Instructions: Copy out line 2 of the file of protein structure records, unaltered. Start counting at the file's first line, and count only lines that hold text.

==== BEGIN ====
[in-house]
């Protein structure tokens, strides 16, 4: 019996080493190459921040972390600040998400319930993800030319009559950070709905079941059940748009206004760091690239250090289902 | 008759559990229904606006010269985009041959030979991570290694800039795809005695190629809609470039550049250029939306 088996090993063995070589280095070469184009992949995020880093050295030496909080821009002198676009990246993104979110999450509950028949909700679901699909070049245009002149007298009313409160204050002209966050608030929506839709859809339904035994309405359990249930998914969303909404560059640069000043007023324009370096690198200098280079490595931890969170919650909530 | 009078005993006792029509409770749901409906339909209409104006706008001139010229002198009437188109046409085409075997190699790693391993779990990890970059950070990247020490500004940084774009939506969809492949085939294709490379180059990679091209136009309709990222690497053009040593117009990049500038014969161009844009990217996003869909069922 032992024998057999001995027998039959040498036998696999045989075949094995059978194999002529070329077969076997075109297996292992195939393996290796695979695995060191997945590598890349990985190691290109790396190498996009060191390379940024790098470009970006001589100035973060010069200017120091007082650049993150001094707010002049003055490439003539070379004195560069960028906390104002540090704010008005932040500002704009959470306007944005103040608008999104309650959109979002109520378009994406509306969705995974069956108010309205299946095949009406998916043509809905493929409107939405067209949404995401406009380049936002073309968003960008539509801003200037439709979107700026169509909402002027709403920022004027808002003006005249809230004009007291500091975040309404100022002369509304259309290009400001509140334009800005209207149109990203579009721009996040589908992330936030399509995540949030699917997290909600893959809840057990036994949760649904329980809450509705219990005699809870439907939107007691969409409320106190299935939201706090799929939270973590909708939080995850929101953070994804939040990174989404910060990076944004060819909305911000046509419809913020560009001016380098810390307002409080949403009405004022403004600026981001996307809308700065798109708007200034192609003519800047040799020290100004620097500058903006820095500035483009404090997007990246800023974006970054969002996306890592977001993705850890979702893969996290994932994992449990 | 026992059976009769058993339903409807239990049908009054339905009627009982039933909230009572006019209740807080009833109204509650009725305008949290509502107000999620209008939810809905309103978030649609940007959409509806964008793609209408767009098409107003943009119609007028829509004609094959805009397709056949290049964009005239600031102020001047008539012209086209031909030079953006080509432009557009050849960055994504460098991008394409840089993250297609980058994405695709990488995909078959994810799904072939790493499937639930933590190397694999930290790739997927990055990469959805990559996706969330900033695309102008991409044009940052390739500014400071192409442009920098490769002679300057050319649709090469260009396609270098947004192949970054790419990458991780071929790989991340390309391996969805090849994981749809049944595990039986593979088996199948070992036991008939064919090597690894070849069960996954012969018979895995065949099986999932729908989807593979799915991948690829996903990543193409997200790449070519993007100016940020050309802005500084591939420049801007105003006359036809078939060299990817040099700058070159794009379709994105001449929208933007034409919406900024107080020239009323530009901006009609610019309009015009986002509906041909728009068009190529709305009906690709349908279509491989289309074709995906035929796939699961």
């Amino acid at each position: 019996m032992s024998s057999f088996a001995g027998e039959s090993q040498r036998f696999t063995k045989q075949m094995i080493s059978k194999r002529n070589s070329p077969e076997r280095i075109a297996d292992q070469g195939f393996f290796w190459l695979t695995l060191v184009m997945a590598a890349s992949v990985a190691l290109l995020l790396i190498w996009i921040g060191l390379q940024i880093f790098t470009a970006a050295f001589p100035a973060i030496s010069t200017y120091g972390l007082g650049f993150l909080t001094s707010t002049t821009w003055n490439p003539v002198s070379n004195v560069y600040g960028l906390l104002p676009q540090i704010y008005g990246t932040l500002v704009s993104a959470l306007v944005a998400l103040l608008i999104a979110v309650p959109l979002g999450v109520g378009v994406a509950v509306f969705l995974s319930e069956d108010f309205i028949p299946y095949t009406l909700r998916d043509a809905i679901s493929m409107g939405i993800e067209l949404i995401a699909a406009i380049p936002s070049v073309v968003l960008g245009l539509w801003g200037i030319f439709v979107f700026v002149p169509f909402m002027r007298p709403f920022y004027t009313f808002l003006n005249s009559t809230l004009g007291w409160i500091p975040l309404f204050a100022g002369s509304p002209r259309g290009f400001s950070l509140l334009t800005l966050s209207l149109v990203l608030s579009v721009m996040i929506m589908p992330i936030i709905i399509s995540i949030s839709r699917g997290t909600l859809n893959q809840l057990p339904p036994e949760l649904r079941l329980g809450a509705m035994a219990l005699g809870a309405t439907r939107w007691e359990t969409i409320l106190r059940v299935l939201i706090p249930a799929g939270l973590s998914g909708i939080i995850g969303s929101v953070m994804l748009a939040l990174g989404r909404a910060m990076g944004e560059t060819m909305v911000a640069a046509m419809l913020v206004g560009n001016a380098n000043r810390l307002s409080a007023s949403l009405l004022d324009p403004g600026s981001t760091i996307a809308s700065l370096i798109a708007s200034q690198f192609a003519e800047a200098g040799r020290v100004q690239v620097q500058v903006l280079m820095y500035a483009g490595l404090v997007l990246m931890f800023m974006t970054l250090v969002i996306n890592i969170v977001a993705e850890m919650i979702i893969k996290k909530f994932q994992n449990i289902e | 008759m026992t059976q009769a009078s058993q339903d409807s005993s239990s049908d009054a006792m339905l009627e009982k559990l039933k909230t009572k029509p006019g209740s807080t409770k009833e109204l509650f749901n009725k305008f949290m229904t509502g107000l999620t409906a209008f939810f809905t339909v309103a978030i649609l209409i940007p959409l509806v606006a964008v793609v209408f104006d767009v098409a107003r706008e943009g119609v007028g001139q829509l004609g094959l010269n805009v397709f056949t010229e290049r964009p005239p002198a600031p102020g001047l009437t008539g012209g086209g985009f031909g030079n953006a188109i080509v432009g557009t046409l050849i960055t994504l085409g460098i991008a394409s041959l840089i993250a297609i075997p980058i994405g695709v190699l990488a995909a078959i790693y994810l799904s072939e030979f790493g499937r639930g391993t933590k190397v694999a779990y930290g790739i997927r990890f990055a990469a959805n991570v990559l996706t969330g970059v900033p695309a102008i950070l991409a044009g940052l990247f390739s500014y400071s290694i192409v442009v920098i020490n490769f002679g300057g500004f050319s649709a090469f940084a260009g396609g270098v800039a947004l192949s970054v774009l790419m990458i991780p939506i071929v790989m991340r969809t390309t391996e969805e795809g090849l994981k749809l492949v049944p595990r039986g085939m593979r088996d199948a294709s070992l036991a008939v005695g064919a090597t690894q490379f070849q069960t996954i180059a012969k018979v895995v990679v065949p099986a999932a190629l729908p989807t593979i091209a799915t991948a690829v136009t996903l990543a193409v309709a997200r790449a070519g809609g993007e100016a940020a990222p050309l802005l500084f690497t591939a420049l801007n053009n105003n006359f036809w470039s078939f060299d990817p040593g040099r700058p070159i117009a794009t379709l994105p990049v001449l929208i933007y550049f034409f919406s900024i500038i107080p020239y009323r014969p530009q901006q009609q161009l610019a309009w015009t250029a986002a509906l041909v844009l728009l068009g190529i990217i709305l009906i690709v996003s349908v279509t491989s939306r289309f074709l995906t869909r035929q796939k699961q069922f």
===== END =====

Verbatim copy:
């Protein structure tokens, strides 16, 4: 019996080493190459921040972390600040998400319930993800030319009559950070709905079941059940748009206004760091690239250090289902 | 008759559990229904606006010269985009041959030979991570290694800039795809005695190629809609470039550049250029939306 088996090993063995070589280095070469184009992949995020880093050295030496909080821009002198676009990246993104979110999450509950028949909700679901699909070049245009002149007298009313409160204050002209966050608030929506839709859809339904035994309405359990249930998914969303909404560059640069000043007023324009370096690198200098280079490595931890969170919650909530 | 009078005993006792029509409770749901409906339909209409104006706008001139010229002198009437188109046409085409075997190699790693391993779990990890970059950070990247020490500004940084774009939506969809492949085939294709490379180059990679091209136009309709990222690497053009040593117009990049500038014969161009844009990217996003869909069922 032992024998057999001995027998039959040498036998696999045989075949094995059978194999002529070329077969076997075109297996292992195939393996290796695979695995060191997945590598890349990985190691290109790396190498996009060191390379940024790098470009970006001589100035973060010069200017120091007082650049993150001094707010002049003055490439003539070379004195560069960028906390104002540090704010008005932040500002704009959470306007944005103040608008999104309650959109979002109520378009994406509306969705995974069956108010309205299946095949009406998916043509809905493929409107939405067209949404995401406009380049936002073309968003960008539509801003200037439709979107700026169509909402002027709403920022004027808002003006005249809230004009007291500091975040309404100022002369509304259309290009400001509140334009800005209207149109990203579009721009996040589908992330936030399509995540949030699917997290909600893959809840057990036994949760649904329980809450509705219990005699809870439907939107007691969409409320106190299935939201706090799929939270973590909708939080995850929101953070994804939040990174989404910060990076944004060819909305911000046509419809913020560009001016380098810390307002409080949403009405004022403004600026981001996307809308700065798109708007200034192609003519800047040799020290100004620097500058903006820095500035483009404090997007990246800023974006970054969002996306890592977001993705850890979702893969996290994932994992449990 | 026992059976009769058993339903409807239990049908009054339905009627009982039933909230009572006019209740807080009833109204509650009725305008949290509502107000999620209008939810809905309103978030649609940007959409509806964008793609209408767009098409107003943009119609007028829509004609094959805009397709056949290049964009005239600031102020001047008539012209086209031909030079953006080509432009557009050849960055994504460098991008394409840089993250297609980058994405695709990488995909078959994810799904072939790493499937639930933590190397694999930290790739997927990055990469959805990559996706969330900033695309102008991409044009940052390739500014400071192409442009920098490769002679300057050319649709090469260009396609270098947004192949970054790419990458991780071929790989991340390309391996969805090849994981749809049944595990039986593979088996199948070992036991008939064919090597690894070849069960996954012969018979895995065949099986999932729908989807593979799915991948690829996903990543193409997200790449070519993007100016940020050309802005500084591939420049801007105003006359036809078939060299990817040099700058070159794009379709994105001449929208933007034409919406900024107080020239009323530009901006009609610019309009015009986002509906041909728009068009190529709305009906690709349908279509491989289309074709995906035929796939699961």